For the second time, a Republican State Senator is in trouble for comparing Obamacare to the Holocaust, a practice that people should REALLY engaging in.
Holocaust and Obamcare comparisons have been made before, and it just never goes well. This ridiculous comment was condemned by anyone who spoke about it. Roy Herron, Chairman of the state Democratic Party, called the comments, “outrageous, pathetic and hateful.” Chris Devaney, Chairman of the state Republican Party, also resoundingly condemned the comments:
“While Stacey Campfield routinely makes remarks that are over the top, today’s comments are ignorant and repugnant. No political or policy disagreement should ever be compared to the suffering endured by an entire generation of people. Those comments have no place in our public discourse. He should offer an apology to members of the Jewish faith immediately.”
Campfield also found himself on the receiving end of this letter, from the daughter of a Holocaust survivor. For the record: If you are getting letters from the daughter of a Holocaust survivor, and the fact that it comes from the daughter of a holocaust survivor is the featured point, you are doing something wrong.
Initially, Campfield stood by his comments:
I think Jewish people should be the first to stand up against Obamacare. When you have government deciding who gets health insurance and who doesn’t, what services they get and what services they have to provide, they’re really deciding who lives and who dies. It’s a slippery slope.
When asked about the criticism from his own party Chairman, Campfield responded: “He never called me. If he wants to apologize to Obama, he can.”
Under attack from all sides, Senator Campfield relented, to some extent, issuing a non-apology apology on his blog in an entry titled “Here you go“:
In no way was my post meant to diminish or detract from the pain, suffering and loss of human life that occurred during this dark time in human history. Instead the post was meant to draw attention to the loss of freedom that we are currently experiencing. I stand by my steadfast opposition to Obamacare.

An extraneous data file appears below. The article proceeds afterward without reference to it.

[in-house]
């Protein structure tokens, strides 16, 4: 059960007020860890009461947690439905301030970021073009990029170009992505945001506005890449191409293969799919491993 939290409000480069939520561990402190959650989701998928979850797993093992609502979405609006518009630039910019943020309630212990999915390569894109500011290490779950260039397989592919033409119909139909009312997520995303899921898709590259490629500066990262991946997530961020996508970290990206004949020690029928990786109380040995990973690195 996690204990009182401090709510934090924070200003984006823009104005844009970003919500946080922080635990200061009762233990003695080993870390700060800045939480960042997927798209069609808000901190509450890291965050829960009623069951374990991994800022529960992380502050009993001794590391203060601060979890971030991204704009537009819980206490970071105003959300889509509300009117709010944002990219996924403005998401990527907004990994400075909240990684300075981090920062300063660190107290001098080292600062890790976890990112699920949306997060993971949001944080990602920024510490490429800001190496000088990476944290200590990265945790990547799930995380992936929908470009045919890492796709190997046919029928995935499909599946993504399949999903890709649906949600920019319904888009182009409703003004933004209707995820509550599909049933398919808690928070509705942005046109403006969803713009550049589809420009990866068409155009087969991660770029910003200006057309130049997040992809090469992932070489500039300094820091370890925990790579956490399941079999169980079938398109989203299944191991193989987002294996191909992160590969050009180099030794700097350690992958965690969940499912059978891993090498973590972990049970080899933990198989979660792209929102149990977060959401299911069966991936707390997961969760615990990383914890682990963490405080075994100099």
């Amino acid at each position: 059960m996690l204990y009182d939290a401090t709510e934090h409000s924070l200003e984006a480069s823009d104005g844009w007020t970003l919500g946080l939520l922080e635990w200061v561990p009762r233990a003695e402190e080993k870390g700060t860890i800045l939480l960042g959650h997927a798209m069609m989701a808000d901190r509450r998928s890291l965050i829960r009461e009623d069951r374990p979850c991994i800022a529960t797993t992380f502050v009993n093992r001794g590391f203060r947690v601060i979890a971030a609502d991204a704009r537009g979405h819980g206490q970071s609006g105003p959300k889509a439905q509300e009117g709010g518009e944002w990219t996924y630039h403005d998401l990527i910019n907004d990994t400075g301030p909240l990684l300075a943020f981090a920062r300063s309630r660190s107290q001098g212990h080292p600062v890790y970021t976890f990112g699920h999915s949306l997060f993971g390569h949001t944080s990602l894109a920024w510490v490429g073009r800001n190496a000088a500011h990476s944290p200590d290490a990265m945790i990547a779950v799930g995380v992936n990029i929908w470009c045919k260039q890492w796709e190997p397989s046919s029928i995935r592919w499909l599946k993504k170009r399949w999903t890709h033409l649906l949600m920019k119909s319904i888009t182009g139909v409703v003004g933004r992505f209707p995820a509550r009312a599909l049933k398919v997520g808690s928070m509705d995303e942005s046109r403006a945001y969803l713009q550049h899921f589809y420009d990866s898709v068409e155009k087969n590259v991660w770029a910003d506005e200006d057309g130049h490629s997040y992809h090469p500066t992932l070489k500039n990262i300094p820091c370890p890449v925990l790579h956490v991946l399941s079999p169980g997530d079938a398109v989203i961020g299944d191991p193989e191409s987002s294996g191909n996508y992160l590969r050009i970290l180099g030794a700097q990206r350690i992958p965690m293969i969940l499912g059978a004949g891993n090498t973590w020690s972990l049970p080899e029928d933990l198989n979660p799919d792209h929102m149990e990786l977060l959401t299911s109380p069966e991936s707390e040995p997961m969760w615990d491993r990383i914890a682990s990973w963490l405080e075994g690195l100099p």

This is a pretty clear non-apology apology. He never says sorry. He never says he regrets his remarks. All he says is that, “I regret that some people miss the point of my post. It was not to offend. It was to warn.”
Interestingly enough, Senator Campfield did not delete the blog entry – it’s still available.
By the way, Senator Campfield has previously been a lightning rod for controversy. In 2011, he sought to ban teaching about gay issues in public schools (commonly referred to as the “Don’t say gay” bill). In 2012, he told a radio host that HIV/AIDS originated from a man having sex with a monkey and that it was nearly impossible for AIDS to be acquired through heterosexual sex. This brings me back to one of my more basic points about social media. To a limited extent, I think that social media makes it easier for people to say silly things. Quick tempers and poor judgement, combined with devices that have access to the internet, are terrible combinations. However, by and large, I think most (not all, but most) social media errors occur when people with poor judgement say dumb things. Senator Campfield is clearly a master at saying things that are inaccurate and over the top. His remarks are in no way reflective of the potential of social media. He is just one of many people with poor judgement that has access to the internet.
What do you think – do I have this right? Let me know in the comments!